From the mortgage crisis to the credit crunch to having the nation’s second highest unemployment rate, California is still neck-deep in the rubble of the current economic situation. But now in the face of this grim fiscal reality, Gov. Jerry Brown is responding to critics who say he hasn’t been doing enough to help the suffering economy.

His answer? Michael E. Rossi, the former Bank of America executive, is now an unpaid senior jobs adviser, or the state’s jobs czar. Brown appointed Rossi to be a point of connection between business, labor and the government. In this position, he’s supposed to pump life into the state’s economic infrastructure and give Brown advice on the best ways to boost job creation. But will this effort be enough to offset the national trend in the short term? According to the Los Angeles Times, economists believe these efforts and an expansion of jobs-training programs would improve the state’s economy eventually. But at the mercy of national conditions, they don’t think a quick rebound is possible.

"Governors have almost no short-term levers or tools," Stephen Levy, director of the Center for Continuing Study of the California Economy, told the L.A. Times. "They can't change interest rates, can't make international trade policy and can't run deficits."

As the article notes, Rossi also used to run the home mortgage arm of GMAC, the country's fourth-largest residential lender. GMAC's involvement with subprime loans caused the company to require a federal bailout. In any case, Allen Zaremberg, head of California’s Chamber of Commerce, thinks Rossi’s experience will help Brown identify job creation hurdles.

“The first order of business must be to do no more harm to our economy and investment climate, particularly by stopping job killing legislation or bills that hurt our competitiveness,” Zaremberg said in a statement. “The short-term agenda for job creation must include correcting the negatives in our jobs climate like our high-cost regulatory and litigation policies and bolster our positives including our exceptional higher education system.”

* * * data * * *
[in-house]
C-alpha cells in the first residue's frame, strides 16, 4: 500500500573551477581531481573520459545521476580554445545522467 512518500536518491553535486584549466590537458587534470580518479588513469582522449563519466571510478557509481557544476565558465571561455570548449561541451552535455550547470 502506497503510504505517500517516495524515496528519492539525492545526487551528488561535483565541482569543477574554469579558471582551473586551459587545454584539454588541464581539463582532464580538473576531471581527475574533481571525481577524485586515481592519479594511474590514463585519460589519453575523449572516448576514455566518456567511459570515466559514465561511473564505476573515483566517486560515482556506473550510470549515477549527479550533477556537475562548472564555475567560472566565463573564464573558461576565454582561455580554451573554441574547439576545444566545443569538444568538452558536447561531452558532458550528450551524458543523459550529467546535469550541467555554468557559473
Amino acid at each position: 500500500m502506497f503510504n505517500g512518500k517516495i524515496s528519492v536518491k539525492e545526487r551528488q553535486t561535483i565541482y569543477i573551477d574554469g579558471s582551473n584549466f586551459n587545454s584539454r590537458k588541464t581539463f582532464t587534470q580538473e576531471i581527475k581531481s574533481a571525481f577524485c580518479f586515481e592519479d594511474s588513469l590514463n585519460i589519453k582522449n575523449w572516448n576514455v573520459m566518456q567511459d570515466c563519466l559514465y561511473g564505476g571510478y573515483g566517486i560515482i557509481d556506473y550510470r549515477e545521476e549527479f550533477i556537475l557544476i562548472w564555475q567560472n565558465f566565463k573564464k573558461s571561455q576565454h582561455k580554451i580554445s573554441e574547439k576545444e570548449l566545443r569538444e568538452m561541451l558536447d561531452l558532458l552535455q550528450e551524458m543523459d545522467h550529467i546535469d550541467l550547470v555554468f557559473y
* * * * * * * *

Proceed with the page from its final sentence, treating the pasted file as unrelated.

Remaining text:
Brown's push for job creation plans coincides with the release of new data about child welfare, particularly on economic well-being. The latest data from the Kids Count Data Book show that more than a third of California’s nearly 10 million children are in homes where no parent has full-time, year-round employment. Additional data sets say that 7 percent of children were affected by foreclosure, compared to the nation’s 4 percent, and 13 percent of children in California had one unemployed parent, compared to the nation’s 11 percent. From the Sacramento Bee:

"The economic downturn has left California children particularly vulnerable," said Ted Lempert, president of Children Now, the Annie E. Casey Foundation's California Kids County affiliate. "Over the past few years, California children have been the target of the state's most significant, painful budget cuts, like the recent $3.3 million reduction in vision services for Healthy Families and the $300 million in permanent reductions to early learning and development programs, which will result in the loss of approximately 50,000 child care slots."

 You can read the full report here, which includes a state-by-state comparison breakdown.